In January I journeyed to New Mexico to attend a Memorial Mass for a priest who died in prison. His name will be omitted here because of his family’s concerns about hate groups. Father was the first incarcerated priest to write to me when I reached out to ask how priests were being treated in prison. He never asked for sympathy. He was forthright about his imprisonment, other inmates, and he answered all of my questions. We wrote regularly to each other as friends until his death late last year.
Father died in November but we didn’t learn of his death until mid-December when a priest friend of his went to the prison to visit him. He walked out of the prison in shock and numb. He telephoned me as he sat in a nearby park and we cried together as we mourned the death of our friend.
In January this priest arranged for a Memorial Mass to be held for Father in New Mexico. On January 28, 2009, four noble priests of the order of Melchizedek concelebrated a Mass for Father. Also present were three women there to honor a man and a priest who had been so vilified. Due to the past negligence of the diocese in New Mexico, we concluded that permission to have a Mass said for Father in a Catholic Church would have been refused, so the Mass was held at another location. Those present came from California, Texas, New Mexico and Indiana.
The readings for that day spoke of priests and seeds planted and nourished, as we remembered Father's joy in the small garden he planted and tended. On the altar were flowers and a framed watercolor painted by Father, a gifted artist. Our Mass cards featured an exquisite water color painting done by him. Some letters written to us by him were laid at the base of the "altar." Those letters spoke of his dark night of the soul, his love of his priesthood and his faith, his angst over his sins, his search for forgiveness, and his acceptance of his punishment. Pain hung heavy in that room. One celebrant asked if a man should be remembered for the worst thing he ever did and no thought be given to the good things he did. We remembered Father for his priestly ministry that he tried hard to live.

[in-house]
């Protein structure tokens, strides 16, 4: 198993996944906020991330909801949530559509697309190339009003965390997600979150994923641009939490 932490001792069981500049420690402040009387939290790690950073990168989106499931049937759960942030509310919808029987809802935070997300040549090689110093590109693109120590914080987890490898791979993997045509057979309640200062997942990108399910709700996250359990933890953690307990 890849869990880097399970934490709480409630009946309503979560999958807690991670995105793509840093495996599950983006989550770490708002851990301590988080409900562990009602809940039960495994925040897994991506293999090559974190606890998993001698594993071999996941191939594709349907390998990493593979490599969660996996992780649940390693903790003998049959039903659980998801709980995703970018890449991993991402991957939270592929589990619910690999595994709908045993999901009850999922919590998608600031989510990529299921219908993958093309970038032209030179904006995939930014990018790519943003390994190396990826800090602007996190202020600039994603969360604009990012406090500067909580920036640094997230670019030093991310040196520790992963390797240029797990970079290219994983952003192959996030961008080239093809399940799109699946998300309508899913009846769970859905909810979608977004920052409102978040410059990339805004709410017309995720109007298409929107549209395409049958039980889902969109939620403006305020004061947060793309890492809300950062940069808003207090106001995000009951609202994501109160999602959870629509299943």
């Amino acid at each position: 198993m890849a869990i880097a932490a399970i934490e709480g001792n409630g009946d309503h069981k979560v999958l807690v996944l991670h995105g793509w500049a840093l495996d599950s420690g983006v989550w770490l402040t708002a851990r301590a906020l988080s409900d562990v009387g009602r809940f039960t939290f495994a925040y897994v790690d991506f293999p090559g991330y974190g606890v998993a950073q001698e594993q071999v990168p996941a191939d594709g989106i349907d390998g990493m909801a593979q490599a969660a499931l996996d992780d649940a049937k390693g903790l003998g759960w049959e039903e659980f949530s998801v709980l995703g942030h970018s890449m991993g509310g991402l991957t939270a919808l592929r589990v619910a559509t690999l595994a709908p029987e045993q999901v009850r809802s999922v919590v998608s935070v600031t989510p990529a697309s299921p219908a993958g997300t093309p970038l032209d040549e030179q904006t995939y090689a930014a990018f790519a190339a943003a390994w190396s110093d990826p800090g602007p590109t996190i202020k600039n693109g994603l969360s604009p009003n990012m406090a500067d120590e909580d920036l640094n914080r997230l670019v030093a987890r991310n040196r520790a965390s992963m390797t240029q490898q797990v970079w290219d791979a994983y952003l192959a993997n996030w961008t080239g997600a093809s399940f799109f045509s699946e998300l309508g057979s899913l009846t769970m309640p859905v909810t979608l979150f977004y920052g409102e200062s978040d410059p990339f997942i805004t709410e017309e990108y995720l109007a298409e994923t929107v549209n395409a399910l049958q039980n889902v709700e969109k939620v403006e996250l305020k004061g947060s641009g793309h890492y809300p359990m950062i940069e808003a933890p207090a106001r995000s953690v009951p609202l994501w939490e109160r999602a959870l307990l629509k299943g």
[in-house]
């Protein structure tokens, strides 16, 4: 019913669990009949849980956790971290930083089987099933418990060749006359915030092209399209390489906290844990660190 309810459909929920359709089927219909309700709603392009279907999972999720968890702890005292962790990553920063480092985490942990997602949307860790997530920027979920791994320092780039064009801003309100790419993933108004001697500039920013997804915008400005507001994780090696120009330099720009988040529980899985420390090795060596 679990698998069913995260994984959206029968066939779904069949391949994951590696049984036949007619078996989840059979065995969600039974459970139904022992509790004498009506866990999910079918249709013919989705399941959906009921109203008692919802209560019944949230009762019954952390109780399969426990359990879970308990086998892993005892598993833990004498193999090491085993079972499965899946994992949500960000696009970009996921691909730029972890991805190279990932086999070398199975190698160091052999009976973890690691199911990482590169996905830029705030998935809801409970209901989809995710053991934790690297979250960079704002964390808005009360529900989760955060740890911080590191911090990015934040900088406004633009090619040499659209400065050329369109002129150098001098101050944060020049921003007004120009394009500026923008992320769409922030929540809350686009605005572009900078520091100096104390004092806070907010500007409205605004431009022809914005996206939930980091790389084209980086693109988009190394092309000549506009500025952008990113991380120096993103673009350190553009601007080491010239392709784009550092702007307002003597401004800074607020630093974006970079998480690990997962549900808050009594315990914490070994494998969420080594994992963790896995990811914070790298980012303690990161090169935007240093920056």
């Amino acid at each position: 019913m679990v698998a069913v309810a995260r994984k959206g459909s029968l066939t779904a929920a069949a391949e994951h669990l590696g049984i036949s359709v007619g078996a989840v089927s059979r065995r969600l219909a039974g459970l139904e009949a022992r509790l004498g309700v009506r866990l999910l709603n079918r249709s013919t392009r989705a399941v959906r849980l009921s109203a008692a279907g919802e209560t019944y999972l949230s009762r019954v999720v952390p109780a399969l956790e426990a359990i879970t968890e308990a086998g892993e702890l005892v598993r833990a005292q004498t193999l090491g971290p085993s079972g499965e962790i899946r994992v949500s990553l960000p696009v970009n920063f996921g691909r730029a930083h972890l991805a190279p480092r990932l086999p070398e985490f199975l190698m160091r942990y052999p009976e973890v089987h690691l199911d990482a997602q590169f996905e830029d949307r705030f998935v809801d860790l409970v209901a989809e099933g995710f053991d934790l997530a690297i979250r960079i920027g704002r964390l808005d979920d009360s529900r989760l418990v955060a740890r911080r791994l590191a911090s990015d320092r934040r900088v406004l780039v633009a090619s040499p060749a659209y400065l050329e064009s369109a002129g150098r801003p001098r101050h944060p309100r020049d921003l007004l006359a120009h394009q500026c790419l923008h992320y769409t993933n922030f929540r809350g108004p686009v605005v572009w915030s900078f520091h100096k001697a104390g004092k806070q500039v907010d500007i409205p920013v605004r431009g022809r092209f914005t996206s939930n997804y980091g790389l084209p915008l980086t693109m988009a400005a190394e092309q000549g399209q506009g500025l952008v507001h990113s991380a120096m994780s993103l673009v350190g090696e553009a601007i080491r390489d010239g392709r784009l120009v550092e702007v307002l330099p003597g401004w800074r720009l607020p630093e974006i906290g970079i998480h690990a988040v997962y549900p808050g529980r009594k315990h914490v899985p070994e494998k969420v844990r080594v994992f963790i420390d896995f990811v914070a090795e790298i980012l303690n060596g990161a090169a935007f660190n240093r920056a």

As we prayed and sang, I felt like the early Christians must have felt when they met in secret in the catacombs. Twice I heard loud sounds from somewhere in the building and I wondered if our Mass was going to be disrupted by hateful factions. After Mass the seven of us went to the cemetery to visit Father’s grave where we placed flowers, prayed, and sang. Each of us knelt for a moment and touched his grave. We were not able to be with Father when he died, but we were with him that day, and he was certainly with each one of us.
This priest’s suffering went beyond his prison sentence. His talented fingers were broken once when he refused to give an inmate some of his artwork. On a visit to a doctor, his ankles and legs were shackled so tightly that the doctor was unable to examine him and complained to the warden. He was never taken back to the doctor. Instead, every morning he was given an aspirin and some “lotion” for his legs. Nobody in the diocese cared enough to check on him, despite phone calls asking them to do so.
In his final days, a guard put him in solitary for a trumped-up charge. He was supposed to be there for two days, but he was “forgotten” and left there for two weeks. There were apologies, but at that point Father had lost his will to live.
On November 13, Father wrote what would be his last letter to the priest who visited him monthly. In the letter he indicated that he had made funeral arrangements because, “I feared the New Mexico prison system will treat my dead body with the same disrespect with which they have treated my living body.” He died of a broken heart. He is buried in a plot donated by an order of nuns.
There is no doubt in my mind that this wounded priest is in heaven with our Lord.
In Psalms 85 we are told that – “Love and truth will meet; justice and peace will kiss.” I pray that it will happen during our lifetime.
*You Are Mine”
by David Haas